Searching for Links Between Race, Genes, and Disease
BU researchers collaborate on African-American genome scan
From diabetes to heart disease, African-Americans have a higher rate of many common ailments compared to European Americans. It’s known as “the Health Gap,” a term used to describe disparities in disease burdens and death rates between America’s minority population and its white population.
Earlier this month, Boston University geneticists joined with researchers at Howard University to begin the first genome-wide scan of an African-American population, in order to examine what role genes may play in several health problems and risk factors more prevalent among African-Americans, including obesity, hypertension, and diabetes.
Over the next year, the researchers will scan the DNA of about 1,800 African-Americans for 500,000 genetic markers, known as single nucleotide polymorphisms (SNPs), and then look for associations between those genetic differences and the aforementioned medical conditions. Identifying genetic links with diseases could improve identification of people at increased risk, help in the creation of diagnostic tests, and aid the development of targeted new drugs.
Genetically speaking, people around the world are “extremely closely related,” explains Michael Christman, chair of the School of Medicine department of genetics and genomics and a coleader of the project. He estimates that only about 10 percent of SNPs are not evenly distributed among people of different racial and ethnic backgrounds.
“It’s important to look into those 10 percent of variants that are different in order to have genomics benefit African-Americans as a specific population,” says Christman. But, he adds, “it’s also important to explore the other 90 percent that are the same, by doing genomic scans of populations for which there’s good data.”
Indeed, the key to validating the researchers’ results is for scientists scanning the genomes of other populations to find the same associations between specific genetic variants and health conditions. To that end, the BU department of genetics and genomics last month launched GMED, a public searchable database containing the preliminary data from its genome scans of about 1,320 participants in the Framingham Heart Study, a National Heart, Lung, and Blood Institute initiative that has tracked the health of families in Framingham, Mass., since 1948, and that BU has run since 1971.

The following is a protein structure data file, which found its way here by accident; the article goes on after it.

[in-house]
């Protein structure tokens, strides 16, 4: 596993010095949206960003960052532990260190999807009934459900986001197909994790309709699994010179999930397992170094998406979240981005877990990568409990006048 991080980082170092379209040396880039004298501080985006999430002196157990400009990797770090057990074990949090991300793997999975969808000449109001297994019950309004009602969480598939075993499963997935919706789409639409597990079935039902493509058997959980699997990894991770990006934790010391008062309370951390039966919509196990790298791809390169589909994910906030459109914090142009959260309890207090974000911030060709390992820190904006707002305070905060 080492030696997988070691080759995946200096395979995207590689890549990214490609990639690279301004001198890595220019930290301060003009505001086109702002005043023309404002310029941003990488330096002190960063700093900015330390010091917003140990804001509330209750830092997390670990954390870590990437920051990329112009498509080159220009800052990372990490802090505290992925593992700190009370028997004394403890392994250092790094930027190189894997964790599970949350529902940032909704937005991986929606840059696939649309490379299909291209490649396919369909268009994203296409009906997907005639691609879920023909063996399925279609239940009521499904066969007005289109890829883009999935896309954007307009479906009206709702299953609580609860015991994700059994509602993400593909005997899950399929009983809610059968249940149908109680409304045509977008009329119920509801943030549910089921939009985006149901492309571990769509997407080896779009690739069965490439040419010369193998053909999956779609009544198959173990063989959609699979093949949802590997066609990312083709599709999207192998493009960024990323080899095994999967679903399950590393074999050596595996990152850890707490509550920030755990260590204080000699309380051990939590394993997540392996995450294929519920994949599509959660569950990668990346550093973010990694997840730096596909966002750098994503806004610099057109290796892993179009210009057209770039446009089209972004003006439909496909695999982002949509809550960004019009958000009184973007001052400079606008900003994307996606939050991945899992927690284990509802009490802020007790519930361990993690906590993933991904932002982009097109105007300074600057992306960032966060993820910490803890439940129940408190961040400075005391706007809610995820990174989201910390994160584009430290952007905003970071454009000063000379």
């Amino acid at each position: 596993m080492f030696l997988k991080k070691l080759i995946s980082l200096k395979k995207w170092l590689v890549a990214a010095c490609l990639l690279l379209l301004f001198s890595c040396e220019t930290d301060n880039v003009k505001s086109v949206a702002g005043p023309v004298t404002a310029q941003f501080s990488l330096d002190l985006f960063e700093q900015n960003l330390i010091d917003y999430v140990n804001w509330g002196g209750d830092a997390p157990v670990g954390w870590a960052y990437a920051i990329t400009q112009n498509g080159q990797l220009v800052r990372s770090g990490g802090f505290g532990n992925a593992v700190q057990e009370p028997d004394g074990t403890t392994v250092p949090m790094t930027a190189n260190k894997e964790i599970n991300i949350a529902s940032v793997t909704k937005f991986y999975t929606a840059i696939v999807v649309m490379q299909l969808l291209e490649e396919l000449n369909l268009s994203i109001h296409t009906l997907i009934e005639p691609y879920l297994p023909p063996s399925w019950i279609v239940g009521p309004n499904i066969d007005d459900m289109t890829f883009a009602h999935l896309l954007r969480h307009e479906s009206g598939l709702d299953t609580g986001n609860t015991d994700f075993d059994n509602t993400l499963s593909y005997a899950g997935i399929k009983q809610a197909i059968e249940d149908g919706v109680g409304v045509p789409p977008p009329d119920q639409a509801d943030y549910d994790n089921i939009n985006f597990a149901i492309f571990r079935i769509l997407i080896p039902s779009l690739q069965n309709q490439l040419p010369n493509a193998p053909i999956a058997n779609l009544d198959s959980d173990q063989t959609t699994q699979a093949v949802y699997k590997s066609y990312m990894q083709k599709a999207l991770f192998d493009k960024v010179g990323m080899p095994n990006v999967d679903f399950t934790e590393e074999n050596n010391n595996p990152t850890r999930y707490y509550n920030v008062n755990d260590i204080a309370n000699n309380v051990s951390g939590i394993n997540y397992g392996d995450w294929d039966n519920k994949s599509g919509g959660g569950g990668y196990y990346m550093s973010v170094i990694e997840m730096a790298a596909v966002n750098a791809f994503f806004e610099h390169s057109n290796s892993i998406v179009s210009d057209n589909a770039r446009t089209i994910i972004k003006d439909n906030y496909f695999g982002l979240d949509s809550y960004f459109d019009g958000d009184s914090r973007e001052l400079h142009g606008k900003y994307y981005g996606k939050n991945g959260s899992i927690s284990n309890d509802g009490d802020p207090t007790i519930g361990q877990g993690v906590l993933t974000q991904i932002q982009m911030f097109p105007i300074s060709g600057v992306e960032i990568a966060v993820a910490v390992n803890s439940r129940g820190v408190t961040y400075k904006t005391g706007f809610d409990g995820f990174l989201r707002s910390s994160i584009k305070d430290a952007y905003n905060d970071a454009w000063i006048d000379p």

So far, one of the BU researchers’ findings, a genetic association with obesity, has been confirmed in scans of other populations. About 200 other genetic associations still await confirmation.
“I think the biggest effect [of discovering new genetic links with disease] will be more intelligent drug design,” says Christman, who notes that much of the reason pharmaceuticals are expensive is that so many of them fail, adding to the cost of development.
The subjects in the African-American genome scan are largely from the Washington, D.C., metropolitan area and have been recruited over the past four years by researchers at Howard University’s National Genome Center, led by geneticist Charles Rotimi, the project’s other coleader. The BU researchers will scan the DNA from the subjects’ blood samples using microarrays that contain microscopic probes to identify SNPs across the thousands of genes that make up the human genome. They expect preliminary results within the next year.
“This project creates an opportunity to begin to understand at a very fundamental level what could be the possible reasons for the variations we see in disease distribution among different populations,” says Rotimi. “How much of these disparities have to do with genes and how much has to do with societal structure, things like poverty and socioeconomic class?”
Christman says that it hasn’t officially been decided whether the associations found in the African-American genome scan will be added to the GMED database. But, he adds, “that would be my hope.”